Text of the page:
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Pat wrote:
>I just ordered a dictionary of Indo-European roots to play with, and I
>started wondering -- how did we get inflectional endings?
>
>Were they originally postpositions which became attached to the nouns?

I used to wonder the same thing. I eventually learned that the question
itself harbors a bias--modern English speakers encounter inflections when
studying foreign languages, and so see them as something alien that must be
explained. Sometimes languages become more inflected as they evolve,
sometimes they become less inflected. The process you are describing can
and does happen, but unless there is specific evidence to argue that it
happened in some particular case, there's no reason not to regard
inflections as just as primordial as other features of the language. In
dealing with a reconstructed language like Proto-Indo-European, it's not
easy to track the history of the inflectional system back to some kind of
specific origin, any more than it is to say where a specific root "came from".

In _The World's Major Languages_, the article on Indo-European reports a
hypothesis that Proto-Indo-European was once an isolating language,
gradually developing its inflections (the suggestion is that the nominative
and accusative differentiated early (as ergative/absolutive), with the
endings apparently arbitrary. Later, the oblique cases developed, possibly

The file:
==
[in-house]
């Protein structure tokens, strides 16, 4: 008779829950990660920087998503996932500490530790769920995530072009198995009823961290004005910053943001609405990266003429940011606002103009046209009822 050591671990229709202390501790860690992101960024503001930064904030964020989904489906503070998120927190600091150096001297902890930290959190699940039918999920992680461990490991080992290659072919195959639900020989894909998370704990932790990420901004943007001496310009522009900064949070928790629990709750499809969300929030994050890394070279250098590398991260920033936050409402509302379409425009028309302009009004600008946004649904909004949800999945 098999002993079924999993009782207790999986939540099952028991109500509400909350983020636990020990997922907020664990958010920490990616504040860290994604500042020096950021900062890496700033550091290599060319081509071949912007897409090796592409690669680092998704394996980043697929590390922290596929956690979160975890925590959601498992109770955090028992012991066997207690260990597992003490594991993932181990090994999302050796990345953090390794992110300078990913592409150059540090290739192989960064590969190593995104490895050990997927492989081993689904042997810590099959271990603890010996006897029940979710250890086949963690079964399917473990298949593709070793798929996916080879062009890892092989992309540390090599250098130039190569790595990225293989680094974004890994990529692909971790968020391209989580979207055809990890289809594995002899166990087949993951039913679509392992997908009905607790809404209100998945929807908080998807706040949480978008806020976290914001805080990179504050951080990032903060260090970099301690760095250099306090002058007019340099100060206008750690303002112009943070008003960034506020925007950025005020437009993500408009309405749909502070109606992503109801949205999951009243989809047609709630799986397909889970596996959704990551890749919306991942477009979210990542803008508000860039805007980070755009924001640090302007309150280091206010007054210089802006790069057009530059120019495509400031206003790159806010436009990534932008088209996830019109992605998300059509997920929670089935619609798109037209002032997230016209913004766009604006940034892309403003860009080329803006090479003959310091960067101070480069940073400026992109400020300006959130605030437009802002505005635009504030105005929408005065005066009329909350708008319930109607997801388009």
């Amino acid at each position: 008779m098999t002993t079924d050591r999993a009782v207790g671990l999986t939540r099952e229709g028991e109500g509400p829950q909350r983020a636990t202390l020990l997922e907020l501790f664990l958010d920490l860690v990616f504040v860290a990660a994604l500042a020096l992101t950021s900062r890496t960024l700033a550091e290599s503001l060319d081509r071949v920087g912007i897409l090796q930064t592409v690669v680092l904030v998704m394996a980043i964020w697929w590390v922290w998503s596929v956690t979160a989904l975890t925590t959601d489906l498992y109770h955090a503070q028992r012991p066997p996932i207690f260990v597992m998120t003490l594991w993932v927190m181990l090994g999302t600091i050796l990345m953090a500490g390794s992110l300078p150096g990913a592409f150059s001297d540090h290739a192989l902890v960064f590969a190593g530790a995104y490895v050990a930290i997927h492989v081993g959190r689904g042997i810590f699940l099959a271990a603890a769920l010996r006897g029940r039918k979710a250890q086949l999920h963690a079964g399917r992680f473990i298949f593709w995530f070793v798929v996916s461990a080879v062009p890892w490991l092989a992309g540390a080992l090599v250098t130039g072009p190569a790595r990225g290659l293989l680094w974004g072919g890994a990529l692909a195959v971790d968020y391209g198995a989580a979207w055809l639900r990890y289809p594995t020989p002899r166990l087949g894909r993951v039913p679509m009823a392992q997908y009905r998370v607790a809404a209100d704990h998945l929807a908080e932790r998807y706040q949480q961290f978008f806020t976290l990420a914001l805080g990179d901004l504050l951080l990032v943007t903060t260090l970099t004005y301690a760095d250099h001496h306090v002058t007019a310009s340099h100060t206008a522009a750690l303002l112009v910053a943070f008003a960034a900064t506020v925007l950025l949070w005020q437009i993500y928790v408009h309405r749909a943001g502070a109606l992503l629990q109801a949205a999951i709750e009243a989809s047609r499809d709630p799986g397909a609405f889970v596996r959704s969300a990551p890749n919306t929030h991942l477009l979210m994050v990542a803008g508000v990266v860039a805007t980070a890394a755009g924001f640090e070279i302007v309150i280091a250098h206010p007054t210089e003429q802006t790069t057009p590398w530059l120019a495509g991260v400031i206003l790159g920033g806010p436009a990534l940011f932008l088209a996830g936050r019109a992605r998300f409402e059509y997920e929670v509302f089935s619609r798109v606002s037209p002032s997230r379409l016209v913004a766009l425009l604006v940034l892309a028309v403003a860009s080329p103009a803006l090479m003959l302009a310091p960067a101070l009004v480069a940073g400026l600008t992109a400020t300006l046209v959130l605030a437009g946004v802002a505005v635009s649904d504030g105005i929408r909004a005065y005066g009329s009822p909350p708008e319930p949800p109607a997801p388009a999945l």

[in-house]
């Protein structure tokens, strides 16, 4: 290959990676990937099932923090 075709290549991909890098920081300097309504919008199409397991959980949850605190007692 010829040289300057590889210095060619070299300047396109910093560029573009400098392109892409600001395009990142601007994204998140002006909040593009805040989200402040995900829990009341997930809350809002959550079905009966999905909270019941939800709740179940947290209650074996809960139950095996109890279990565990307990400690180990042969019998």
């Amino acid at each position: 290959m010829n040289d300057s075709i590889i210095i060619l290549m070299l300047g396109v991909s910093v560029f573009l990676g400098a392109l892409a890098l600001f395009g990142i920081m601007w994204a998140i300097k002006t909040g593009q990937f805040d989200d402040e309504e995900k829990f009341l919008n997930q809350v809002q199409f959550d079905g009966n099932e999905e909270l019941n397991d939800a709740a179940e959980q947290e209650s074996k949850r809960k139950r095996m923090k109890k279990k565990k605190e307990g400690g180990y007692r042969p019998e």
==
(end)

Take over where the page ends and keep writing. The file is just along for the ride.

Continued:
as you suggest, from  adverbs and particles fusing onto the noun stems. I
don't know how widely accepted this hypothesis is.

>If so, why do they seem to differ among languages so much?  -um in Old
>English marks the plural dative, but in Latin -um marks the accusative and
>neuter of some nouns.
>
>Also, why do different nouns have different endings for different genders?
>If, say, the genitive post-position was -i, why is -ae the feminine Latin
>ending?  Wouldn't it be -i accross the board?

The reconstructed PIE inflectional system is pretty regular and not very
complicated. The different forms appear as the language evolved and
differentiated into subfamilies; a dominant force was just the process of
regular sound-change, which affects inflectional endings just as it does
stems. The -ae, for example, comes from -a- (stem vowel) + -i (genitive
ending). As early Latin evolved into the classical language, ai became ae,
not just in the genitive ending but generally throughout the language. In
PIE, the genitive singular is an -s ending (found in Latin third declension
nouns); the Latin -i apparently comes from a distinct way of expressing a
similar concept, not a sound-change from PIE.

In other words, inflections are caught in the currents of language
evolution just like everything else.

Cheers, Tom

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Tom Tadfor Little               [log in to unmask]
Santa Fe, New Mexico, USA
Telperion Productions           www.telp.com
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